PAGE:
My team doctor sent me to a neurologist, who proceeded to saturate my system with drugs and insist that I “push through” debilitating attacks that would leave me unresponsive, curled in a ball for hours at a time. Let me be clear. I have never felt this kind of fear. What basically happened, was my brain wasn’t able to filter out things like the sound of my heartbeat, the feeling of clothes on my skin, people walking in the hallway. It was sensory overload, with everything attacking me, and my brain would shut down. When that happened, my body would go into survival mode—find a corner and curl up tight. I had absolutely no defenses. I couldn’t speak to tell someone what was wrong. I would forget how to breathe. I couldn’t make eye contact because I didn’t understand anything around me. And I was supposed to “push through” this.
The night after seeing the specialist was ER visit number one, caused by the medications that were supposed to help me.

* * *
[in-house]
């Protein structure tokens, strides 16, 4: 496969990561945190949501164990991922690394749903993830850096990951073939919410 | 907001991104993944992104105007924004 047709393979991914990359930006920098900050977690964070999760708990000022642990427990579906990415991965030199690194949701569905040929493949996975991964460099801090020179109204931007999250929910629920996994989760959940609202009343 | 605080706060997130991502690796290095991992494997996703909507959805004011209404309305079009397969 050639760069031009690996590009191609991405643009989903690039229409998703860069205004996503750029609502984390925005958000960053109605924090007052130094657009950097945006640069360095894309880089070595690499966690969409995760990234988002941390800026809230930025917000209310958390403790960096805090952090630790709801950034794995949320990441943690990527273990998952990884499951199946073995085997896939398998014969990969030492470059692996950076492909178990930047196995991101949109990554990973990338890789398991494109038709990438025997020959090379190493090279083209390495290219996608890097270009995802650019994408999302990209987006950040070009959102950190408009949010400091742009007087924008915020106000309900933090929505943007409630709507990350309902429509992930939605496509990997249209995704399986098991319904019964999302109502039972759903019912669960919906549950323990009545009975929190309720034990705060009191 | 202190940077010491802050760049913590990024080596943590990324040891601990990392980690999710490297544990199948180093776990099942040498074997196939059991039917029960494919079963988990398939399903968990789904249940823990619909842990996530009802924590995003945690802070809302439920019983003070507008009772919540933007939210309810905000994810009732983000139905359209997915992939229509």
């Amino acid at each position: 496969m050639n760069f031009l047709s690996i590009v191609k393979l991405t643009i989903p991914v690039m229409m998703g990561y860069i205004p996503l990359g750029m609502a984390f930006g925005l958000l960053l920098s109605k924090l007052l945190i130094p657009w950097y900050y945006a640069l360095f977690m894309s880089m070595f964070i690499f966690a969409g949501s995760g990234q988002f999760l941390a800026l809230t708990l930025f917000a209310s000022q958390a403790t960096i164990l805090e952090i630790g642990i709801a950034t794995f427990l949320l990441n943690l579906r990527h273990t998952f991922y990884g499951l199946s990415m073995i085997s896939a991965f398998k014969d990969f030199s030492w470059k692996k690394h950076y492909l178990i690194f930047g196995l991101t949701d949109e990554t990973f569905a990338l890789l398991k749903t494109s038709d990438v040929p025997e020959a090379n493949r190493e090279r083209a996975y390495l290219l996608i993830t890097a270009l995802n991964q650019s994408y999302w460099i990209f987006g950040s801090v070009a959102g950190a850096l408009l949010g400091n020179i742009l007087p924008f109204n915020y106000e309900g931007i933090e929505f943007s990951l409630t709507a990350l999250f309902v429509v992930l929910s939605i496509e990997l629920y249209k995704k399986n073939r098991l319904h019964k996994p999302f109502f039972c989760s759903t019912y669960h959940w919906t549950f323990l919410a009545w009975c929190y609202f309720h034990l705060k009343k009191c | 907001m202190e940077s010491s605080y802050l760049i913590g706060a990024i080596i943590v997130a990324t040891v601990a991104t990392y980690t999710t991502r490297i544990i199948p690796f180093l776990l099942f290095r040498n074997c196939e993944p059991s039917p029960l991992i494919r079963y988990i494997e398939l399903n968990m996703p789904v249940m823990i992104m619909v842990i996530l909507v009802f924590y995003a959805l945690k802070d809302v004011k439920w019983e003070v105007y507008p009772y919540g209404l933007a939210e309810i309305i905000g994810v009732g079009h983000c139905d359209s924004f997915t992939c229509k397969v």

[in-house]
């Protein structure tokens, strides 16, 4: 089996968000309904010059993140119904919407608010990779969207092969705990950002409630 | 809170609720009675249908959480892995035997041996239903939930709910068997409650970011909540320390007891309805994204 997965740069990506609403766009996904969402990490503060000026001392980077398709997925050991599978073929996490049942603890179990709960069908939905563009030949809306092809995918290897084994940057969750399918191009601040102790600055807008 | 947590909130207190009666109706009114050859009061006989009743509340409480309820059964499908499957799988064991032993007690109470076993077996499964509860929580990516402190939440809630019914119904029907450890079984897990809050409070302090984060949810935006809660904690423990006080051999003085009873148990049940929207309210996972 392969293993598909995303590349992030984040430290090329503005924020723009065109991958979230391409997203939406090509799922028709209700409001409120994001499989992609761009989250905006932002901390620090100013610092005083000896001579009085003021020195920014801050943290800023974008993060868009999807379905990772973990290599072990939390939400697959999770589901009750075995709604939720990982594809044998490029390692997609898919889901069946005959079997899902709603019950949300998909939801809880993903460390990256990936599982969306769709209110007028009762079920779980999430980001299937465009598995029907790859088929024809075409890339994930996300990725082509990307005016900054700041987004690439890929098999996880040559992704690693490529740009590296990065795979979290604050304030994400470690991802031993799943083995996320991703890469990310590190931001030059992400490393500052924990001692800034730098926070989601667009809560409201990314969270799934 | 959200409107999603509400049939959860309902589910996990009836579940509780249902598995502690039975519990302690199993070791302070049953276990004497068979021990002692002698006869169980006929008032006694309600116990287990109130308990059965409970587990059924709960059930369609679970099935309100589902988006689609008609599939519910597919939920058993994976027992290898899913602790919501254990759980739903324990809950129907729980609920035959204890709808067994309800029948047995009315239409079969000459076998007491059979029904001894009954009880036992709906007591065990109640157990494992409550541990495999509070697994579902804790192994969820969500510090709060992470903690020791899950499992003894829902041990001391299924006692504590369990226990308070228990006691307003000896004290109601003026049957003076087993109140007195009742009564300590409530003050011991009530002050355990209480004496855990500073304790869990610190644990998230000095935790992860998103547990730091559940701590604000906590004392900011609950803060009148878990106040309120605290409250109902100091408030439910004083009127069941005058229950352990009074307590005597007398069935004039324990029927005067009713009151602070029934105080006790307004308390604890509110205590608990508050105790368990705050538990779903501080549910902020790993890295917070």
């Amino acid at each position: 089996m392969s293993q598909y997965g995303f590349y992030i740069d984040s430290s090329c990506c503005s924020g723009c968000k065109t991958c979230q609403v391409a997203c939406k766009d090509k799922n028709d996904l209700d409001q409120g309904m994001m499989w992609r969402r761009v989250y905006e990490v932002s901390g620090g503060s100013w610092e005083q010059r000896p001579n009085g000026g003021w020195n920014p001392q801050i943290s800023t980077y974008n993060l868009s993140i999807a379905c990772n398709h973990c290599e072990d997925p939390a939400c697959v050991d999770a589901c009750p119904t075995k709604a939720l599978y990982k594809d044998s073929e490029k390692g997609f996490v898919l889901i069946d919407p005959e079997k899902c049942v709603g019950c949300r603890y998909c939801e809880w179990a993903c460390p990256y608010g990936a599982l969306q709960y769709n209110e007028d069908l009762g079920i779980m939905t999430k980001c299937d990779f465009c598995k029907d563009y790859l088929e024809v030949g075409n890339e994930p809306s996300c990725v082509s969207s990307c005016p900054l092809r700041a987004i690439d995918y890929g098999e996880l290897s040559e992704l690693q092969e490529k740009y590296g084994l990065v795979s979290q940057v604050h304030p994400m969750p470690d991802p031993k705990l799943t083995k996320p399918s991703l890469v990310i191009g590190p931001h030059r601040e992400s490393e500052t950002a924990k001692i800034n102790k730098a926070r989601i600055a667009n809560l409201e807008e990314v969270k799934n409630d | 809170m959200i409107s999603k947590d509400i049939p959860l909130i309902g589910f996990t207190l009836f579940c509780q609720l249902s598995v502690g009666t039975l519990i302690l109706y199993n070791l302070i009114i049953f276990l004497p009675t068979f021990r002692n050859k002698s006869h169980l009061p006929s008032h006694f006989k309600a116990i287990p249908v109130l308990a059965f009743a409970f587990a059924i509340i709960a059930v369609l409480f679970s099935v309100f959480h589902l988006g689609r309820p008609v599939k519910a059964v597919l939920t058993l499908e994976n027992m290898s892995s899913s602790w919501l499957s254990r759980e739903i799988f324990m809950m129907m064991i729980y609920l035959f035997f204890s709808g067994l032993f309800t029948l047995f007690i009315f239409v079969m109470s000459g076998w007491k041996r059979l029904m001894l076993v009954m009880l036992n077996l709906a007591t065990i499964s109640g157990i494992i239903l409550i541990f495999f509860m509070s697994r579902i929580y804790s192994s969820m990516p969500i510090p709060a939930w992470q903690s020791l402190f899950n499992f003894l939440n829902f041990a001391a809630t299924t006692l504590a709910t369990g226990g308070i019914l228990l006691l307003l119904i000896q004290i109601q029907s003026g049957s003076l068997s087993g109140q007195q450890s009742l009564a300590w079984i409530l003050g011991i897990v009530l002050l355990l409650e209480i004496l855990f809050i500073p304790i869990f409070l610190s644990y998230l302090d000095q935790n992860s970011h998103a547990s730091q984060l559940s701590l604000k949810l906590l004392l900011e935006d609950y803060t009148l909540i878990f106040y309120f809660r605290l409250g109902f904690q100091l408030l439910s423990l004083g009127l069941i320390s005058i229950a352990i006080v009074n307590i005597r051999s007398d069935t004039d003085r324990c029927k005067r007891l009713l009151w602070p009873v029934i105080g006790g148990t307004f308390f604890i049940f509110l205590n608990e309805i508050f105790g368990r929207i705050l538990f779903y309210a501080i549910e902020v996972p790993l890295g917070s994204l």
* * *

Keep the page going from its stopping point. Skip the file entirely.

After a week and a half of his “treatment” I returned home to Tennessee to see a different doctor, who promptly removed me from all the medication and prescribed rest and patience. I felt things might be turning around. The next day, I had ER visit number two. The next day I had my appendix removed.
At this point, I had attended two weeks of class, missed five, and had eight remaining. I had been able to complete only the minutest amount of schoolwork during my illness and was still unable to read or go out in public, including class.
When I was finally well enough to return to school, I was in pretty poor shape. I couldn’t drive. Going to class was a terrifying experience. I never knew when it was going to be too much and cause my body to shut down. I never knew when my legs were going to give out, and I would be stuck halfway between campus and my apartment, unable to walk. My parents and professors kept telling me, “You can take a medical withdrawal and finish later. You don’t have to put yourself through this.”
Here’s something you may or may not know about me: I am stubborn as hell.
I had already missed half a semester’s work. I couldn’t read. I could barely understand anything happening during class and couldn’t remember any of it. I could barely take care of myself, and there were many times I got stuck halfway up the stairs. Or worse, made it up and spent an hour unable to breathe. But I was going to get my degree.